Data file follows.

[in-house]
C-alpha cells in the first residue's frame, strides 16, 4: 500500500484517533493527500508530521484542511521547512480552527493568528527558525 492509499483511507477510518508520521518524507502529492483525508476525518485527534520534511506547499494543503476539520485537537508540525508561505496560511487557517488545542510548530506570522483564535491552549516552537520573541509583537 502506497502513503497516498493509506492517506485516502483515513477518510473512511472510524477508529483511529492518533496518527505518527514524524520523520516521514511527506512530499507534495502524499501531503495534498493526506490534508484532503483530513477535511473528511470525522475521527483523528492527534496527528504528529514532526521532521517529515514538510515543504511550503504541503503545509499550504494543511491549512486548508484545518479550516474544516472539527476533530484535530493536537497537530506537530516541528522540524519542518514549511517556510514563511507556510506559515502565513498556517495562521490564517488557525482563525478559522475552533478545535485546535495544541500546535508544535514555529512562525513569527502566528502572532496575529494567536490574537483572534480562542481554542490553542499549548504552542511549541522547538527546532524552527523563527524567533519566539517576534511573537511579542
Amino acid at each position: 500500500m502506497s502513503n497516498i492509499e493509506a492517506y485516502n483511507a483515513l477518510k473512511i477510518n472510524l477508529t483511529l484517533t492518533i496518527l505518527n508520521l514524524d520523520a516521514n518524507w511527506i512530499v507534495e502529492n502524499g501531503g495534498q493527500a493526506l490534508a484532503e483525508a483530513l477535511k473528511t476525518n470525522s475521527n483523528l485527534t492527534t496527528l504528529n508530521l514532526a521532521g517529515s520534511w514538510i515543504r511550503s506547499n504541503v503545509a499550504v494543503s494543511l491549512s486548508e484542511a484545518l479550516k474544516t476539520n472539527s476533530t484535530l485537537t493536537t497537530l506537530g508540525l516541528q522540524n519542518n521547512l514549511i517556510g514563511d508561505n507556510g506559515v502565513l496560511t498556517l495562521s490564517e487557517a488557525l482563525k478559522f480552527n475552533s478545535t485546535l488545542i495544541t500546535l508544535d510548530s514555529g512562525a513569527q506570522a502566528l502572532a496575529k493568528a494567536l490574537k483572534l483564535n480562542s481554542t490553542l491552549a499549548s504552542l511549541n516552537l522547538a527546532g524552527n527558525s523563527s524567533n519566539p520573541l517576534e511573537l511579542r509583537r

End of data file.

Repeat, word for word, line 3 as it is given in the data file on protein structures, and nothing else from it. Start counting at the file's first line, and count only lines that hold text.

Amino acid at each position: 500500500m502506497s502513503n497516498i492509499e493509506a492517506y485516502n483511507a483515513l477518510k473512511i477510518n472510524l477508529t483511529l484517533t492518533i496518527l505518527n508520521l514524524d520523520a516521514n518524507w511527506i512530499v507534495e502529492n502524499g501531503g495534498q493527500a493526506l490534508a484532503e483525508a483530513l477535511k473528511t476525518n470525522s475521527n483523528l485527534t492527534t496527528l504528529n508530521l514532526a521532521g517529515s520534511w514538510i515543504r511550503s506547499n504541503v503545509a499550504v494543503s494543511l491549512s486548508e484542511a484545518l479550516k474544516t476539520n472539527s476533530t484535530l485537537t493536537t497537530l506537530g508540525l516541528q522540524n519542518n521547512l514549511i517556510g514563511d508561505n507556510g506559515v502565513l496560511t498556517l495562521s490564517e487557517a488557525l482563525k478559522f480552527n475552533s478545535t485546535l488545542i495544541t500546535l508544535d510548530s514555529g512562525a513569527q506570522a502566528l502572532a496575529k493568528a494567536l490574537k483572534l483564535n480562542s481554542t490553542l491552549a499549548s504552542l511549541n516552537l522547538a527546532g524552527n527558525s523563527s524567533n519566539p520573541l517576534e511573537l511579542r509583537r